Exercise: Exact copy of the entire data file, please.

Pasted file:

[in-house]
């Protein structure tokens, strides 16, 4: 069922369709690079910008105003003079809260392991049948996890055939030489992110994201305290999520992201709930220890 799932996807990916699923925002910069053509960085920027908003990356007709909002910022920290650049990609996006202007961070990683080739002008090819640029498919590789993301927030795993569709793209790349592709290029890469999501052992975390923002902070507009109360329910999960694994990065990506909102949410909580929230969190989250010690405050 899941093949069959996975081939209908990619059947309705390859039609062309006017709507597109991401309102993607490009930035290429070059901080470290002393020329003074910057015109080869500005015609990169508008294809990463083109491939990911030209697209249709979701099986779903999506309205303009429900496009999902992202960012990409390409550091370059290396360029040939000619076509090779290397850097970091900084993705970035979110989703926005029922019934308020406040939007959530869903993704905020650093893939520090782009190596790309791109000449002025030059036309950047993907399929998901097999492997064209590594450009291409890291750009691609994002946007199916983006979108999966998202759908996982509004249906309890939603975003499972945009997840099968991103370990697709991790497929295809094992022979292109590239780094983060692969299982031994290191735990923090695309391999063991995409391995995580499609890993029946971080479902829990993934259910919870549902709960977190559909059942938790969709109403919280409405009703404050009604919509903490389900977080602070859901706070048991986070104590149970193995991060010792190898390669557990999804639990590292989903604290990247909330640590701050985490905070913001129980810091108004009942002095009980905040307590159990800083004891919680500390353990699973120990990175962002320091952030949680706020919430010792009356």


[in-house]
């Protein structure tokens, strides 16, 4: 069922369709690079910008105003003079809260392991049948996890055939030489992110994201305290999520992201709930220890 799932996807990916699923925002910069053509960085920027908003990356007709909002910022920290650049990609996006202007961070990683080739002008090819640029498919590789993301927030795993569709793209790349592709290029890469999501052992975390923002902070507009109360329910999960694994990065990506909102949410909580929230969190989250010690405050 899941093949069959996975081939209908990619059947309705390859039609062309006017709507597109991401309102993607490009930035290429070059901080470290002393020329003074910057015109080869500005015609990169508008294809990463083109491939990911030209697209249709979701099986779903999506309205303009429900496009999902992202960012990409390409550091370059290396360029040939000619076509090779290397850097970091900084993705970035979110989703926005029922019934308020406040939007959530869903993704905020650093893939520090782009190596790309791109000449002025030059036309950047993907399929998901097999492997064209590594450009291409890291750009691609994002946007199916983006979108999966998202759908996982509004249906309890939603975003499972945009997840099968991103370990697709991790497929295809094992022979292109590239780094983060692969299982031994290191735990923090695309391999063991995409391995995580499609890993029946971080479902829990993934259910919870549902709960977190559909059942938790969709109403919280409405009703404050009604919509903490389900977080602070859901706070048991986070104590149970193995991060010792190898390669557990999804639990590292989903604290990247909330640590701050985490905070913001129980810091108004009942002095009980905040307590159990800083004891919680500390353990699973120990990175962002320091952030949680706020919430010792009356």